Internal Funding

The University of Cyprus supports and promotes research by allocating a significant part of its budget to research activities and research programmes undertaken by the academic staff. In particular, in 2015, the following categories of research activity are funded through the University's budget:
Internal Research Programmes
These research programmes are usually biannual and are approved by the Research Committee, following evaluation by, at minimum, two independent reviewers. In 2015, 21 research programmes receive internal funding. Overall, the internal research programmes are the result of collective effort, and involve a number of researchers from the University, international collaborators and postgraduate associates, and it is conducted on the basis of a specific proposal, timetable and budget. The total internal funding for research projects, in 2015, reached €451.422.
A. G. Leventis Foundation Programmes
Since 2000, the A. G. Leventis Foundation has supported the research activity of the University of Cyprus through funding a number of research programmes in basic research, especially in the Humanities. The A. G.Leventis Foundation provides the University with €170,000 annually.
The A. G. Leventis Foundation has funded 34 research programmes to date and its research programmes are highly sought by members of the academic staff of the University of Cyprus. It should be noted that all internal research projects, including those funded by the Leventis Foundation, are evaluated by, at minimum, two external reviewers of high academic standing. The proposals selected for funding are those which score the highest evaluation marks, and at the same time completely satisfy the selection criteria. In 2014, 12 research programmes were funded and will run until 2016.
Applied Research Projects for Cyprus

The main objectives of the University of Cyprus are twofold: the promotion of scholarship and education through teaching and research, and the enhancement of the cultural, social and economic development of Cyprus.
Research projects that apply directly to Cyprus are considered as particularly important, as these projects aim to produce research results and products that directly impact Cypriot society. In this context, the departments and the academic staff of the University collaborate with various Cypriot institutions on research programmes which, for the most part, aim to address the needs of the local society. Of the 21 research programmes funded by the University of Cyprus in 2015, three concerned applied research with a total funding of €82.196.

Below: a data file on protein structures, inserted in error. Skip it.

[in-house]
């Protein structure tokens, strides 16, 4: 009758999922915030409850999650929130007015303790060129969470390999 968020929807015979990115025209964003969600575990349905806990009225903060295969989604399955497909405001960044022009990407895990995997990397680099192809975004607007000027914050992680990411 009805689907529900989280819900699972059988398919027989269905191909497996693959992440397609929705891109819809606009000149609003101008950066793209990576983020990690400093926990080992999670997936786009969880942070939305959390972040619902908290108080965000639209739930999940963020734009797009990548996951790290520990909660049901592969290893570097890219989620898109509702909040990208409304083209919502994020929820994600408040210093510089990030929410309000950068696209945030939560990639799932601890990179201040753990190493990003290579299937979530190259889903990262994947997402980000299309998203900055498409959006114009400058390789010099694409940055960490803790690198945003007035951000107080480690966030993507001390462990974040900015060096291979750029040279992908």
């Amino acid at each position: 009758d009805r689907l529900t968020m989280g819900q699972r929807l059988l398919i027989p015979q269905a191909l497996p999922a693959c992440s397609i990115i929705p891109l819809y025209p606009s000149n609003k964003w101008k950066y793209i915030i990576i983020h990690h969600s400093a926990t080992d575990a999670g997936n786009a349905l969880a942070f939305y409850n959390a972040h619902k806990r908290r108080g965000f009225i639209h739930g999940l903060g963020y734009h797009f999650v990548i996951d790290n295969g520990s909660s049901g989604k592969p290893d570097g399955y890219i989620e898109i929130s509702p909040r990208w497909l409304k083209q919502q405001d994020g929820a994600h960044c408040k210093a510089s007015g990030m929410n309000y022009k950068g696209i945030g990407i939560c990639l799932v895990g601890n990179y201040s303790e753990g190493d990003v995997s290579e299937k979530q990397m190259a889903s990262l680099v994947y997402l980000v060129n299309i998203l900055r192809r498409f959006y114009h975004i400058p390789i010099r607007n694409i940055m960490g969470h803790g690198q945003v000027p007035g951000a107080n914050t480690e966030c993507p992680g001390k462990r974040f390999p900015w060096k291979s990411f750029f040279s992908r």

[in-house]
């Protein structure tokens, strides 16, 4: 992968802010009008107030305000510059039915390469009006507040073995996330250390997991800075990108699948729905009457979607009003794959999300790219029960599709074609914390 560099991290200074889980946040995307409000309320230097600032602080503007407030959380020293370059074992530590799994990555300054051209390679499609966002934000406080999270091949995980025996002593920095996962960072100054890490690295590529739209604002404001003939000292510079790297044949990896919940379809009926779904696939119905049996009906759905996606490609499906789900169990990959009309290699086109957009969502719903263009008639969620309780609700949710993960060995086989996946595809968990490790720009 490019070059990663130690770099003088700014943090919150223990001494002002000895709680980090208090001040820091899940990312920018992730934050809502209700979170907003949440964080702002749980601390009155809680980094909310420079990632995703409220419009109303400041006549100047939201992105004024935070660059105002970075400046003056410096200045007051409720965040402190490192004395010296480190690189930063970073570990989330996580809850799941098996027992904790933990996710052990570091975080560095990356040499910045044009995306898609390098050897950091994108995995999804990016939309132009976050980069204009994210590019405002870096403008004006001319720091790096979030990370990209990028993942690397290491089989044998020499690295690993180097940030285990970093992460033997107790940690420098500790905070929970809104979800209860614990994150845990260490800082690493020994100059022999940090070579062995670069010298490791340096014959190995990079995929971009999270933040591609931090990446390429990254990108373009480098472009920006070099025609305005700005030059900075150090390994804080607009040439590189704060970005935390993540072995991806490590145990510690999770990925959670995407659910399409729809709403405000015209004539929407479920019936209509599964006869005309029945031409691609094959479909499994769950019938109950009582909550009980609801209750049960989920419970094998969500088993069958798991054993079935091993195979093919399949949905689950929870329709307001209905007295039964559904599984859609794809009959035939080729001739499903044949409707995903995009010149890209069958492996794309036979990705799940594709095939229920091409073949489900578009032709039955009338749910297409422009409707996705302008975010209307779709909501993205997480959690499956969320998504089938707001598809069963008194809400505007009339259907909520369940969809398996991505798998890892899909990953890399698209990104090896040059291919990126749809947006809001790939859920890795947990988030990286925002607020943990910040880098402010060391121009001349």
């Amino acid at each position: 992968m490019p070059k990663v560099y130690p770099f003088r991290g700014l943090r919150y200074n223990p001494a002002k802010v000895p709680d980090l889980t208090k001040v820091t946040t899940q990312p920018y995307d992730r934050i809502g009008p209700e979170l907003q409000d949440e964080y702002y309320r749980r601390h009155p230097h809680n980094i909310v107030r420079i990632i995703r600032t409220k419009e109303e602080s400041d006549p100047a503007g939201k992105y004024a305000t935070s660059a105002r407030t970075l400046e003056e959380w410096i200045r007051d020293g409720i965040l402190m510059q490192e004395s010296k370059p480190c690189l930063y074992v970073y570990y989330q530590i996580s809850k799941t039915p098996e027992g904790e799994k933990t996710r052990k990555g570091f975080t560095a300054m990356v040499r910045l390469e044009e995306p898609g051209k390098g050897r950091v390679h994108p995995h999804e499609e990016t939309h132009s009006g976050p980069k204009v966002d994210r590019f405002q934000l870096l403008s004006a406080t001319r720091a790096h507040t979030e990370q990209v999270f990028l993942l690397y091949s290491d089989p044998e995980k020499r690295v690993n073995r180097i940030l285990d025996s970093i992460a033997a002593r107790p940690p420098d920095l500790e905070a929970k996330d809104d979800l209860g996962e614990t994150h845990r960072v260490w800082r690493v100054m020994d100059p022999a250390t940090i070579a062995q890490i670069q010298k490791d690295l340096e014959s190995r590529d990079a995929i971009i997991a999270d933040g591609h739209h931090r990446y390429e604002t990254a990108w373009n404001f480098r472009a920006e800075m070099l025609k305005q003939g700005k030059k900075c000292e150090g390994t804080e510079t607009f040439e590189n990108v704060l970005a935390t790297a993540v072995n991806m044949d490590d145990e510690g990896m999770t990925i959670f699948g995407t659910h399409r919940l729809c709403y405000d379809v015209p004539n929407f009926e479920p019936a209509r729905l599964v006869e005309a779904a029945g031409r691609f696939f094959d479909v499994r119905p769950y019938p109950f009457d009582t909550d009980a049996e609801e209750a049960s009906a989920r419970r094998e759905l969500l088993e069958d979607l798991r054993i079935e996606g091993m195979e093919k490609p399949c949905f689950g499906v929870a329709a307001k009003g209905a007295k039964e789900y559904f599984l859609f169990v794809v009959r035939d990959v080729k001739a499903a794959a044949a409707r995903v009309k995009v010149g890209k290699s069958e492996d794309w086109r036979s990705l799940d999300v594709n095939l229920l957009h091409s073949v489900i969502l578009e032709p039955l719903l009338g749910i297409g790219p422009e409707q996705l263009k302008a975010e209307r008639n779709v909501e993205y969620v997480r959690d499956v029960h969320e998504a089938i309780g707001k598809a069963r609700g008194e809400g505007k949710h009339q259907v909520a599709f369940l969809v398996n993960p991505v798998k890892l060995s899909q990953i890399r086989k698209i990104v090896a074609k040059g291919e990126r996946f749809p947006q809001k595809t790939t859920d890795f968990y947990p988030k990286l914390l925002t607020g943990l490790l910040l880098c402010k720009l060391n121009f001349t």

Research at the University of Cyprus is wide-ranging, and includes both the individual projects of its academic staff, as well as collaborative efforts that involve local and international research centres, institutes, and universities.
Research Staff (TRS): lecturers, assistant professors, associate professors and professors. This funding supports researcher mobility, by broadening and enhancing the parameters of individual research activity. More specifically, this funding enables academic staff to participate in international scientific conferences, facilitates the dissemination of research results and promotes research collaborations among universities and research institutions.
The University of Cyprus has become known in the international research Community for the rich and high-calibre publications of its academic staff. Members of the academic staff regularly participate in international seminars and conferences, while a significant number of international conferences are also organized by the University of Cyprus. In addition, the University maintains research collaborations with many universities, research centres and institutions from all over the world, especially in Europe, the USA and the Mediterranean. The total funding for research activities in 2015 rose to €1.224.374.
The new Research Policy of 2004, introduced start-up funding. This policy reveals the University's commitment to encouraging research among new members of the academic staff by offering them funding to develop the infrastructure, in terms of laboratory equipment or other resources, that is necessary for their research. This will enable them not only to pursue their research effectively, but will also ensure that they are competitive in attracting external research funds, in areas where such funds are available. Start-up funding is approved by the Research Committee following the evaluation of applications and a personal interview of the candidate. In 2015, 13 such funds were approved, totalling to €182.877.
The following graph depicts the trend of internal and external funding up to 2015.
Internal vs External Funding